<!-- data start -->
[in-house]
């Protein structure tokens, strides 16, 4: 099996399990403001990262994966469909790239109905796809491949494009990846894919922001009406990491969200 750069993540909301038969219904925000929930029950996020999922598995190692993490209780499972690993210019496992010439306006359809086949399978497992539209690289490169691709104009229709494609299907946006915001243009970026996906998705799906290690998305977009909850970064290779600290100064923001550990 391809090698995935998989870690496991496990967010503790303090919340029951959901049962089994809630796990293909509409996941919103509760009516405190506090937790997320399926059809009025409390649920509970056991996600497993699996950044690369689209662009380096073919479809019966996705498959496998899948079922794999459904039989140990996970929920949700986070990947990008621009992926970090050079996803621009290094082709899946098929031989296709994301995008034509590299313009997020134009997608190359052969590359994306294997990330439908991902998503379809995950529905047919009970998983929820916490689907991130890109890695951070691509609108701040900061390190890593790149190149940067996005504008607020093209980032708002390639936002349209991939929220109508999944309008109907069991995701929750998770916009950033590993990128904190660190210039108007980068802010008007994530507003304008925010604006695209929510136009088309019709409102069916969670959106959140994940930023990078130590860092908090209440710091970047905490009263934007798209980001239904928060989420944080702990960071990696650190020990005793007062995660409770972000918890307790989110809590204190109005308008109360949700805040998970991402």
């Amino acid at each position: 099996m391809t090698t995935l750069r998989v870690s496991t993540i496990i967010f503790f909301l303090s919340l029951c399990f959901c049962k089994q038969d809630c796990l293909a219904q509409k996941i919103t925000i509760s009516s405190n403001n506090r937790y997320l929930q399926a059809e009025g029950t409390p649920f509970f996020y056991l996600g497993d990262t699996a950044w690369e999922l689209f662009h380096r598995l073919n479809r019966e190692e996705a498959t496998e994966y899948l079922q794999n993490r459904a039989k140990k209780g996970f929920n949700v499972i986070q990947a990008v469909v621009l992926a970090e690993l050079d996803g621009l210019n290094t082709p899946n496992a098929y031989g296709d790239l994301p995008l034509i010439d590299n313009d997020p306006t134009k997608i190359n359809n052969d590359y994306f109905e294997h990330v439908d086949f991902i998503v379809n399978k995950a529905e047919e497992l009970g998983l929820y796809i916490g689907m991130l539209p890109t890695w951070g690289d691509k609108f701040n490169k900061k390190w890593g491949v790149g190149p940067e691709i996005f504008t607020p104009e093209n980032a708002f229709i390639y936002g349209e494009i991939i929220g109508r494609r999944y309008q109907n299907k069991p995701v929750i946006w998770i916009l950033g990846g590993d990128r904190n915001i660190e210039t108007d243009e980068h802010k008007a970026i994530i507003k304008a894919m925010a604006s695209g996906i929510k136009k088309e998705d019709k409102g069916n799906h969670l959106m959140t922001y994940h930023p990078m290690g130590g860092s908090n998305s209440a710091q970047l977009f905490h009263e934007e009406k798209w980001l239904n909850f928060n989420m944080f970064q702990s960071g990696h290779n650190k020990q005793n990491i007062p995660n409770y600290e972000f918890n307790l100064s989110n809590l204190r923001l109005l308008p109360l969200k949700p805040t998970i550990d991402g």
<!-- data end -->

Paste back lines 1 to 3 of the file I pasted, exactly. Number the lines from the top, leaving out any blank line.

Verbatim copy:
[in-house]
């Protein structure tokens, strides 16, 4: 099996399990403001990262994966469909790239109905796809491949494009990846894919922001009406990491969200 750069993540909301038969219904925000929930029950996020999922598995190692993490209780499972690993210019496992010439306006359809086949399978497992539209690289490169691709104009229709494609299907946006915001243009970026996906998705799906290690998305977009909850970064290779600290100064923001550990 391809090698995935998989870690496991496990967010503790303090919340029951959901049962089994809630796990293909509409996941919103509760009516405190506090937790997320399926059809009025409390649920509970056991996600497993699996950044690369689209662009380096073919479809019966996705498959496998899948079922794999459904039989140990996970929920949700986070990947990008621009992926970090050079996803621009290094082709899946098929031989296709994301995008034509590299313009997020134009997608190359052969590359994306294997990330439908991902998503379809995950529905047919009970998983929820916490689907991130890109890695951070691509609108701040900061390190890593790149190149940067996005504008607020093209980032708002390639936002349209991939929220109508999944309008109907069991995701929750998770916009950033590993990128904190660190210039108007980068802010008007994530507003304008925010604006695209929510136009088309019709409102069916969670959106959140994940930023990078130590860092908090209440710091970047905490009263934007798209980001239904928060989420944080702990960071990696650190020990005793007062995660409770972000918890307790989110809590204190109005308008109360949700805040998970991402």
């Amino acid at each position: 099996m391809t090698t995935l750069r998989v870690s496991t993540i496990i967010f503790f909301l303090s919340l029951c399990f959901c049962k089994q038969d809630c796990l293909a219904q509409k996941i919103t925000i509760s009516s405190n403001n506090r937790y997320l929930q399926a059809e009025g029950t409390p649920f509970f996020y056991l996600g497993d990262t699996a950044w690369e999922l689209f662009h380096r598995l073919n479809r019966e190692e996705a498959t496998e994966y899948l079922q794999n993490r459904a039989k140990k209780g996970f929920n949700v499972i986070q990947a990008v469909v621009l992926a970090e690993l050079d996803g621009l210019n290094t082709p899946n496992a098929y031989g296709d790239l994301p995008l034509i010439d590299n313009d997020p306006t134009k997608i190359n359809n052969d590359y994306f109905e294997h990330v439908d086949f991902i998503v379809n399978k995950a529905e047919e497992l009970g998983l929820y796809i916490g689907m991130l539209p890109t890695w951070g690289d691509k609108f701040n490169k900061k390190w890593g491949v790149g190149p940067e691709i996005f504008t607020p104009e093209n980032a708002f229709i390639y936002g349209e494009i991939i929220g109508r494609r999944y309008q109907n299907k069991p995701v929750i946006w998770i916009l950033g990846g590993d990128r904190n915001i660190e210039t108007d243009e980068h802010k008007a970026i994530i507003k304008a894919m925010a604006s695209g996906i929510k136009k088309e998705d019709k409102g069916n799906h969670l959106m959140t922001y994940h930023p990078m290690g130590g860092s908090n998305s209440a710091q970047l977009f905490h009263e934007e009406k798209w980001l239904n909850f928060n989420m944080f970064q702990s960071g990696h290779n650190k020990q005793n990491i007062p995660n409770y600290e972000f918890n307790l100064s989110n809590l204190r923001l109005l308008p109360l969200k949700p805040t998970i550990d991402g």